A person's right to privacy has become a contentious issue with regards to the information and data that is collected by technologies, social media platforms, and digital tools and apps. Social media sites collect your personal information as soon as you register. Websites use trackers to capture and share your data. Apps that you download can track your location and even share it with authorities.
How protected is your data online? Explore the New York Times article "I Visited 47 Sites. Hundreds of Trackers Followed Me" and then watch the video embedded below (Adam Ruins Everything - The Terrifying Cost of "Free” Websites).
Privacy means freedom from "interference or intrusion" while information privacy is having "some control over how your personal information is collected and used" (International Association of Privacy Professionals, 2021, para. 1).
Information privacy is central to our everyday experiences during what Harvard Business School professor Shoshana Zuboff (2019) calls the current age of "surveillance capitalism." This digital-age form of profit-making "unilaterally claims human experience as free raw material for translation into behavioral data" (Zuboff, 2019, p. 8). Google, Amazon, Facebook, and other technology firms have organized their businesses around collecting and selling people's personal information. Apps, search engines, and even smart appliances, track users' online activities. Manufacturers and advertisers buy that data and use it to target products to consumers. In Zuboff's (2019) view, your private information is used to create "prediction products that anticipate what you will do now, soon, and later" (p. 8).
While the Constitution has no explicitly stated right of privacy, courts have ruled that there is, in the words of Supreme Court Justice William O. Douglas, a "zone of privacy" that includes privacy of beliefs (established by the First Amendment), privacy of the home (Third Amendment), privacy of one's person, possessions, papers, records (Fourth Amendment ), and personal liberty (Fourteenth Amendment). Learn more at The Right of Privacy from the Exploring Constitutional Conflicts website by the University of Missouri Kansas City School of Law.
In the following activity, you will review the privacy policies of various websites, apps, and social media platforms and then, based on what you learn, propose an amendment to the Constitution that focuses on the right to privacy in digital settings.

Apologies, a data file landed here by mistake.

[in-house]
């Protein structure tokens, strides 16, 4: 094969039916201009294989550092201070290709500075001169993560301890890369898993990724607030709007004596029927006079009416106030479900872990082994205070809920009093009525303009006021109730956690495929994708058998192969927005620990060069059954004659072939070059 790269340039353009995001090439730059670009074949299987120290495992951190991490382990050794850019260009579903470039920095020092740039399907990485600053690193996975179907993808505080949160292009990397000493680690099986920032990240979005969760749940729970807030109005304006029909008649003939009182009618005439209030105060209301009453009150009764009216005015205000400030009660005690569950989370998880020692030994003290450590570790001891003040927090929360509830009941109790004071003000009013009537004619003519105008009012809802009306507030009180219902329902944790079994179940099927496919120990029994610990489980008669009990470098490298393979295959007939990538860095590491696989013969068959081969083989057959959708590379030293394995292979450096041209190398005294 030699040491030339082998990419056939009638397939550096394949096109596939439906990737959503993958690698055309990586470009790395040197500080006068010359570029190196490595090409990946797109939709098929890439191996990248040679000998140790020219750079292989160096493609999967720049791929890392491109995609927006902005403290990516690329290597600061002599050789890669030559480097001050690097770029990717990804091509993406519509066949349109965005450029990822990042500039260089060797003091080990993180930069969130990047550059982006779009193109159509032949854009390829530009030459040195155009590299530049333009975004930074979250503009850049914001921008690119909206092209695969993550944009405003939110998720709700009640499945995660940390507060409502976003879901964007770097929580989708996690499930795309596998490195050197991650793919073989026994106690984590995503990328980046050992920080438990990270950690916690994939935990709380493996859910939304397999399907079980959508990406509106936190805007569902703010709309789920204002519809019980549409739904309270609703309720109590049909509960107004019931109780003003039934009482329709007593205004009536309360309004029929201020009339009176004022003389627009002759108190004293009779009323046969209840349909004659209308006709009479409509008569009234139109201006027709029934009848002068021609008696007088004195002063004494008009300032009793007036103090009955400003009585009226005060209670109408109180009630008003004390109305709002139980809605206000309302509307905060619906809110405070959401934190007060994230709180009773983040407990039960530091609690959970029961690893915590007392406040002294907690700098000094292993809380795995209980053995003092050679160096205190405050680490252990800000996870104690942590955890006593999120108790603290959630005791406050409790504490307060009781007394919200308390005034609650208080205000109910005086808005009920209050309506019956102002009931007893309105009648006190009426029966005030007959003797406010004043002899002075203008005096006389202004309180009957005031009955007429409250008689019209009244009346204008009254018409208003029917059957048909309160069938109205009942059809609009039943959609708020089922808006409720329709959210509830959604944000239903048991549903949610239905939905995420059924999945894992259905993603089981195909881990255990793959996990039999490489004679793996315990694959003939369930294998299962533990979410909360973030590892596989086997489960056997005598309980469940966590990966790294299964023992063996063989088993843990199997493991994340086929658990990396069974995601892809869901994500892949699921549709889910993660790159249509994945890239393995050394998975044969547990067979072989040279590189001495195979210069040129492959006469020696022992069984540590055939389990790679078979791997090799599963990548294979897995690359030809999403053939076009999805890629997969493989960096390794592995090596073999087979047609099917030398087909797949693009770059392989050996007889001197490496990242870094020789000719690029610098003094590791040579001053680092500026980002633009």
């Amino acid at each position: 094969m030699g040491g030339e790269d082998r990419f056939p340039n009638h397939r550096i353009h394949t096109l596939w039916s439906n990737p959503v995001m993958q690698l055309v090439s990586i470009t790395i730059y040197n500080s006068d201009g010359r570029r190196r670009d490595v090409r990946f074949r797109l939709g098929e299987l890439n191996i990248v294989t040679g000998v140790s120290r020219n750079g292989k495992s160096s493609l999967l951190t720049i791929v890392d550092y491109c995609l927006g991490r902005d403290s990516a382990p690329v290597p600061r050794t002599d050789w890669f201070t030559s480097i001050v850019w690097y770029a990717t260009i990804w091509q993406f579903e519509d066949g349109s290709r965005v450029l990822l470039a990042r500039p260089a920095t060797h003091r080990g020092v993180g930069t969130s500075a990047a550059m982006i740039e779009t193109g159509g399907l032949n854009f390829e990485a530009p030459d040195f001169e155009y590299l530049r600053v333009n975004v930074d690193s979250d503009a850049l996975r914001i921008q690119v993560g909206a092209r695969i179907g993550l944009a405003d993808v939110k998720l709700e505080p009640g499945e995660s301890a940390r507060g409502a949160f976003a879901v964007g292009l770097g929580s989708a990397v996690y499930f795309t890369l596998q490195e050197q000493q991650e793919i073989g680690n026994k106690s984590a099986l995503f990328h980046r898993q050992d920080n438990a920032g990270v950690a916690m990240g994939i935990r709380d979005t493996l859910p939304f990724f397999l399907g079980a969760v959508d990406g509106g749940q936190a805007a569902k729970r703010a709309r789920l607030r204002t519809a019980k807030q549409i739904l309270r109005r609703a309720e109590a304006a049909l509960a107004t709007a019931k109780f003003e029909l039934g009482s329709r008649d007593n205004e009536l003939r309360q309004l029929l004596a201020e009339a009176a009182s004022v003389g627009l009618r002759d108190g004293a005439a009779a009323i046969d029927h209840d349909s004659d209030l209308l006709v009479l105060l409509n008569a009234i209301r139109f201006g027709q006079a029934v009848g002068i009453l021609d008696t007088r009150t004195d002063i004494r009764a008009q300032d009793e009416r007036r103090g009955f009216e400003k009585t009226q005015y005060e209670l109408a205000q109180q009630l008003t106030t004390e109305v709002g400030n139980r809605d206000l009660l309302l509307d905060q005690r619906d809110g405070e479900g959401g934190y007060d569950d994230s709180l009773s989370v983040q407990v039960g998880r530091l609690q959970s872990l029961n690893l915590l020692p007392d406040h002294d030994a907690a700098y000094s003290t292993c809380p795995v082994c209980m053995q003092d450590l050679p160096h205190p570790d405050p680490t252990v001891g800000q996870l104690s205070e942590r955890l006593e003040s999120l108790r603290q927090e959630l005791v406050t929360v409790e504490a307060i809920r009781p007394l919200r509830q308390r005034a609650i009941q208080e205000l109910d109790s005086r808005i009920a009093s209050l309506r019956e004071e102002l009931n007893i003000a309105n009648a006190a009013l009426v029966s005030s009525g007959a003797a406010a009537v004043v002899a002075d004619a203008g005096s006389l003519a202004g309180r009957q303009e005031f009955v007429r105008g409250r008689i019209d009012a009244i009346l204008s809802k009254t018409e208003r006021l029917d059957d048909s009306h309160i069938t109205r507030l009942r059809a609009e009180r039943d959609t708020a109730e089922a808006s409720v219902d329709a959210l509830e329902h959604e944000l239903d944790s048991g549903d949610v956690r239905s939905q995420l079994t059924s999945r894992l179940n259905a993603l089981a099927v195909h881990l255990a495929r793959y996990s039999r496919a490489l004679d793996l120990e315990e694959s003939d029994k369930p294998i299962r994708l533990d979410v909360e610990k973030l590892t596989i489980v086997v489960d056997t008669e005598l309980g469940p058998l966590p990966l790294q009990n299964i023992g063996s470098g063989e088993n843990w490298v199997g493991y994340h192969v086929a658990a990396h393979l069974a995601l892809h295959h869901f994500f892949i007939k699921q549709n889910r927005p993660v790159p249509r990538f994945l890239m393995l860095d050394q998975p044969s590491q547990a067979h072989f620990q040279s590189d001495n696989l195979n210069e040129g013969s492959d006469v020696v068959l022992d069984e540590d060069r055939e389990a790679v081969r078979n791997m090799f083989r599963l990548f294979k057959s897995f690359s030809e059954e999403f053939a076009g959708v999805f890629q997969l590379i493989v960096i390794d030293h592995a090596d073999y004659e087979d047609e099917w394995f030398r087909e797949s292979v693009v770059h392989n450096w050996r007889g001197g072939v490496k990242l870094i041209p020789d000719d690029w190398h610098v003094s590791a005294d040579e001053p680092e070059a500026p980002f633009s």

Activity: Propose an Amendment for the Right to Privacy in Digital Settings
- Conduct a research study in which you review the privacy policies and terms of service of at least 3 social media platforms (e.g., TikTok, Facebook, Twitter, Instagram, YouTube), 3 apps that you have downloaded, and 3 websites that you visit often.
- What personally identifiable information is collected (e.g., location data? IP address? demographic data? browsing history?)?
- How is the personally identifiable information used by the company? Do they use it for internal benefits (e.g., improving their user interface)? Sell it to third-party companies? Share it with authorities?
- Then, explore the length of the Terms of Service of 14 popular apps. Why do you think these agreements are so long?
- Next, consider what personal information you are willing to share by using the Data, Privacy, and Identity Drag and Drop Cards.
- Watch "What do tech companies know about your children?" by Veronica Barassi.
- Finally, based on what you discovered during your research, write a proposal to add an Amendment to the U.S. Constitution that focuses on giving people the explicit right to privacy in digital settings.
Connecting to the Standards
- Massachusetts Civics & Government Standards
- Compare core documents associated with the protection of individual rights, including the Bill of Rights, the 14th Amendment, and Article 1 of the Massachusetts Constitution. (Massachusetts Curriculum Framework for History and Social Studies) [8.T7.4]
- ISTE Standards
- Digital Citizen
- 2d: Students manage their personal data to maintain digital privacy and security and are aware of data-collection technology used to track their navigation online.
- Knowledge Constructor
- 3a: Students plan and employ effective research strategies to locate information and other resources for their intellectual or creative pursuits.
- 3d: Students build knowledge by actively exploring real-world issues and problems, developing ideas and theories and pursuing answers and solutions.
- DLCS Standards
- Safety and Security (CAS.a)
- Interpersonal and Societal Impact (CAS.c)
- Digital Tools (DTC.a)
- Collaboration and Communication (DTC.b)
- Research (DTC.c)
- English Language Arts > History/Social Studies Common Core Standards